Any parent of school-aged children knows summer is not all about vacations and fun. One of the big back-to-school activities is the well-child check and completion of school-specific paperwork.
Pediatricians’ clinics prepare well in advance for the onslaught. School nurses are set up to receive the paperwork and medications specific to children with medical needs. If a child has potentially life-threatening allergic reactions, he or she needs to have the immediate treatment available at the school.
The most common form of treatment for severe allergic reactions is the EpiPen, a self-injectable epinephrine pen made by Mylan, a pharmaceuticals company. Mylan’s scruples were highlighted in 2016 by sharply increasing the price of EpiPens to over $600, coincidentally around the start of school.
There are a few other brands of self-injectable systems with a smaller market share priced in a similar range. The Food and Drug Administration (FDA) recently announced approval to fast-track a generic form of EpiPens produced by Teva Pharmaceuticals.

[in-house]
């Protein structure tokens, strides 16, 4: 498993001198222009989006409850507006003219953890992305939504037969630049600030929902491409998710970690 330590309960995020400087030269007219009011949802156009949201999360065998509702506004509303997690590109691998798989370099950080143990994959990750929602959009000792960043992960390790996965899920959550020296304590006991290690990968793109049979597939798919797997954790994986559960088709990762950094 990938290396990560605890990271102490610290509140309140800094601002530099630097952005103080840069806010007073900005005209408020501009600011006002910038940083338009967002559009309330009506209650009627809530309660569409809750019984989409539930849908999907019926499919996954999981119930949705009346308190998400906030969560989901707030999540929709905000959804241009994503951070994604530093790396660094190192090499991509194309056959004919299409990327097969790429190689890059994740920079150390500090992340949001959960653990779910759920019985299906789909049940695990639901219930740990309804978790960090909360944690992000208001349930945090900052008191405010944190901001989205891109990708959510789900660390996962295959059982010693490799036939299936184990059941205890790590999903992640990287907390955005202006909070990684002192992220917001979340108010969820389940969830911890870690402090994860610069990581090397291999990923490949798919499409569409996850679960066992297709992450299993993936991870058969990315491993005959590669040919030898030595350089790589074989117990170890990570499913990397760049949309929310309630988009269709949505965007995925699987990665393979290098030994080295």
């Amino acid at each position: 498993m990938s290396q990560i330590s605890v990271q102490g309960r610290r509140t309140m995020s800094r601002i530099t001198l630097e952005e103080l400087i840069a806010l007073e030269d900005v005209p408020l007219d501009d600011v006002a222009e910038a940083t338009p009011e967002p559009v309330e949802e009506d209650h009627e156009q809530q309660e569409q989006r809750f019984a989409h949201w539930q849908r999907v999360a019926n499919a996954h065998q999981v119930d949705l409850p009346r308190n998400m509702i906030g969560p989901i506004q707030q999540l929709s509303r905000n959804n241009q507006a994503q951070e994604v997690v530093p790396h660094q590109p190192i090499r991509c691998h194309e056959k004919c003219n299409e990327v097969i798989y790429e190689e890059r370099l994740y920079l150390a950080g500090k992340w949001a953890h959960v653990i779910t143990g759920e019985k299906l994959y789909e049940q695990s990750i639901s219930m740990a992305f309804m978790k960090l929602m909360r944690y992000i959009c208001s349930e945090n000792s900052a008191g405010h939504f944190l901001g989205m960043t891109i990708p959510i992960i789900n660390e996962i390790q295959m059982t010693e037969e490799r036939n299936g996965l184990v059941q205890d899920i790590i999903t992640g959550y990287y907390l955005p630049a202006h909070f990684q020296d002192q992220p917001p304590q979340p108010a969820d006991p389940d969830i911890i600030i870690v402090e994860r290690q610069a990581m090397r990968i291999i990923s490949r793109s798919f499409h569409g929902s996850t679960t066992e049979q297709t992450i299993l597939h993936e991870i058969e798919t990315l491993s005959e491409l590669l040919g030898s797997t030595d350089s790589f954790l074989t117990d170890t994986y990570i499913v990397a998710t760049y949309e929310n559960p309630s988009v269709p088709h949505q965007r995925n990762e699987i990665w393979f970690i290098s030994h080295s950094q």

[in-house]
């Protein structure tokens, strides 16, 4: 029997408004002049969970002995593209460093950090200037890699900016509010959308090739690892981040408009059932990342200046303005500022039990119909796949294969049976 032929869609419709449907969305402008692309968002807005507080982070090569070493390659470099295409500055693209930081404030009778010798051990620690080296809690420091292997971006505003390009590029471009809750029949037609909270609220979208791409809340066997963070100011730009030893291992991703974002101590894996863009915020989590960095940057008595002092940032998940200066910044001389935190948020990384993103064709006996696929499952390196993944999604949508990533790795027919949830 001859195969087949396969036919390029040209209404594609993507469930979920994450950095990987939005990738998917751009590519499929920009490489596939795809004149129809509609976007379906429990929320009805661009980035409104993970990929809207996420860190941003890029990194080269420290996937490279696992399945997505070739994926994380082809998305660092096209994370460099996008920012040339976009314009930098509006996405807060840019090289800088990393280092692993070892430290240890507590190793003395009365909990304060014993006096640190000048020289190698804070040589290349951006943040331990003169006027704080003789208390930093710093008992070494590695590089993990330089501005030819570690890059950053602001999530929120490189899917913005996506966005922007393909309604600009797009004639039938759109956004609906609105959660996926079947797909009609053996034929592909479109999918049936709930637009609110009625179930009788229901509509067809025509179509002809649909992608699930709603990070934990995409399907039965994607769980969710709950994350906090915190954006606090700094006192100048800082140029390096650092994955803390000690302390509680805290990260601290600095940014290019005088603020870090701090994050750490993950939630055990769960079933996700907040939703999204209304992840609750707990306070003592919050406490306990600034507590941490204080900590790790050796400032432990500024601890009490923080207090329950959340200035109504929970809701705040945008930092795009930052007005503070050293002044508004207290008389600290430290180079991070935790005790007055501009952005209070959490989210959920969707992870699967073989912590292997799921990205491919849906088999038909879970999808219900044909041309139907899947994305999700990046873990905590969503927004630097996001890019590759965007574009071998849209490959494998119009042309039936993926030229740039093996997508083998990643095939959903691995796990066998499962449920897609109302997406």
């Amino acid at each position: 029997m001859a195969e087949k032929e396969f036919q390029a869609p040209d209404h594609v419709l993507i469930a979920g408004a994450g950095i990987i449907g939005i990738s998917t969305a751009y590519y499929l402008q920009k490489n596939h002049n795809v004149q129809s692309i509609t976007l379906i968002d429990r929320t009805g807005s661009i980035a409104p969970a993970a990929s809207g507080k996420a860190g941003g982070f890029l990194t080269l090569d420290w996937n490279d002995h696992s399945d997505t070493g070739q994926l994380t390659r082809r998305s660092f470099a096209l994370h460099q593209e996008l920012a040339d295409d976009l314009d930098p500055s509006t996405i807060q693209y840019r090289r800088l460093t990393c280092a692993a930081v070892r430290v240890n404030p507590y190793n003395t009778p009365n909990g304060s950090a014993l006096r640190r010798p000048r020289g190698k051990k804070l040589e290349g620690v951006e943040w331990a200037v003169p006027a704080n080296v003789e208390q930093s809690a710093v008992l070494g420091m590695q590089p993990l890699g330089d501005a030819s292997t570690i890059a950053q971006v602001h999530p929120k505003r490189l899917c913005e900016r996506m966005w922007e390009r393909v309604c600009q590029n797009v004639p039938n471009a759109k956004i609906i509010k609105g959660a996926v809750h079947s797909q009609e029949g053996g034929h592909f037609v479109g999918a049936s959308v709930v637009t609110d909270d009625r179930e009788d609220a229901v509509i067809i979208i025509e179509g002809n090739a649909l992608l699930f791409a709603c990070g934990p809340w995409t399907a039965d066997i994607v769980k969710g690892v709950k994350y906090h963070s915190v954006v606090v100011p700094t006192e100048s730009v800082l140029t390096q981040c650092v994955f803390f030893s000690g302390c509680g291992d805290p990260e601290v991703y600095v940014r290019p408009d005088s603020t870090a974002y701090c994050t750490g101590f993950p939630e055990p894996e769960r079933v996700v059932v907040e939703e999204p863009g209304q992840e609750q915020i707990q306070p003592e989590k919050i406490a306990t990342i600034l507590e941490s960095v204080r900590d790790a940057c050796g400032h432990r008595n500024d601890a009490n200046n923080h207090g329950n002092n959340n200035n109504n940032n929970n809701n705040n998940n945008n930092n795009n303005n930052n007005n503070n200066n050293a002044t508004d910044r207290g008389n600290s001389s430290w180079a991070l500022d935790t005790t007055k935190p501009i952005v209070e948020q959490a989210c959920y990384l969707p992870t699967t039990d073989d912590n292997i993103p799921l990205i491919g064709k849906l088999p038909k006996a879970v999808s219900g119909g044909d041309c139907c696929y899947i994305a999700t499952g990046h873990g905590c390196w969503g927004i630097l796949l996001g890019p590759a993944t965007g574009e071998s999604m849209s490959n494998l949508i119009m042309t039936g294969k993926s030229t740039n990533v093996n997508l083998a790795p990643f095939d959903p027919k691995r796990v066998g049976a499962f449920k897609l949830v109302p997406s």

Let’s be clear. Shortages aren’t a new thing and there is nothing particularly extraordinary about this one. For the past decade, we’ve had limited drug supplies in all types of pharmaceuticals because of manufacturing and distribution problems. The current list of drugs in shortage can be found on the FDA’s website.
However, public awareness of shortages is fleeting. My clinic has managed patients through shortages of chemotherapy, antibiotics, basic nutrients, and other issues. I am not pointing a finger at Mylan or their collaborator, Pfizer pharmaceuticals, or calling them out as poor performers in the pharmaceutical industry.
What I want to point out is the down-stream effect of these shortages. Evidence-based medicine is discussed in all forums as a way to improve outcomes. As medical providers, we can only do that if the drugs are actually available. There is a growing body of literature that patients treated during shortages have worse outcomes.
If a child who needs epinephrine does not get it, there is a chance of death. These reasons alone should force a more intensive look at the policies and markets that result in shortages.
Drug shortages also add a burden on the healthcare system and patients. When a shortage occurs, we spend countless administrative hours addressing the issues instead of doing something else – such as actually improving healthcare.
The EpiPen shortage will end. In the meantime, families can take the extra step of calling Mylan for help. After the shortage ends, somehow the healthcare system, the educational system, and families will have to catch up. These may seem minor issues in the grand scheme of our society, but are massive issues for those involved.